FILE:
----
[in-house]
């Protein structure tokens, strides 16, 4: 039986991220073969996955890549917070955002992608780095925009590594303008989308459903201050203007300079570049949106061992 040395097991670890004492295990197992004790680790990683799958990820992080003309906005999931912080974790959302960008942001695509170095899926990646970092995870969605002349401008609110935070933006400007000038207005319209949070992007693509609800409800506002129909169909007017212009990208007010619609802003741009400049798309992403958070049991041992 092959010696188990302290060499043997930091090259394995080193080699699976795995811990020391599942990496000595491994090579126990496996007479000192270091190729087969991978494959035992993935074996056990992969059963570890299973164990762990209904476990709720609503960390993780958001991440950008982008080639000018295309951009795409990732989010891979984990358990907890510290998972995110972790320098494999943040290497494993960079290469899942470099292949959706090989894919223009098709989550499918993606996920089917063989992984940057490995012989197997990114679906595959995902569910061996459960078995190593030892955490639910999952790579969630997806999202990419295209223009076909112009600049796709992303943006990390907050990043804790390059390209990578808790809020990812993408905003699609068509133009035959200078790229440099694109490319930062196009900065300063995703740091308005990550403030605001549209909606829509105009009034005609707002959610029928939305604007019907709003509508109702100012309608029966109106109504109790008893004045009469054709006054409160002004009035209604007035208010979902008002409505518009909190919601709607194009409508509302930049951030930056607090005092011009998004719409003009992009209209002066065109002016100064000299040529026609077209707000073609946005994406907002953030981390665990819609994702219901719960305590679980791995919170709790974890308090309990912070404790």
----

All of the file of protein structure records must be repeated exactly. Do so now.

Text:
[in-house]
């Protein structure tokens, strides 16, 4: 039986991220073969996955890549917070955002992608780095925009590594303008989308459903201050203007300079570049949106061992 040395097991670890004492295990197992004790680790990683799958990820992080003309906005999931912080974790959302960008942001695509170095899926990646970092995870969605002349401008609110935070933006400007000038207005319209949070992007693509609800409800506002129909169909007017212009990208007010619609802003741009400049798309992403958070049991041992 092959010696188990302290060499043997930091090259394995080193080699699976795995811990020391599942990496000595491994090579126990496996007479000192270091190729087969991978494959035992993935074996056990992969059963570890299973164990762990209904476990709720609503960390993780958001991440950008982008080639000018295309951009795409990732989010891979984990358990907890510290998972995110972790320098494999943040290497494993960079290469899942470099292949959706090989894919223009098709989550499918993606996920089917063989992984940057490995012989197997990114679906595959995902569910061996459960078995190593030892955490639910999952790579969630997806999202990419295209223009076909112009600049796709992303943006990390907050990043804790390059390209990578808790809020990812993408905003699609068509133009035959200078790229440099694109490319930062196009900065300063995703740091308005990550403030605001549209909606829509105009009034005609707002959610029928939305604007019907709003509508109702100012309608029966109106109504109790008893004045009469054709006054409160002004009035209604007035208010979902008002409505518009909190919601709607194009409508509302930049951030930056607090005092011009998004719409003009992009209209002066065109002016100064000299040529026609077209707000073609946005994406907002953030981390665990819609994702219901719960305590679980791995919170709790974890308090309990912070404790």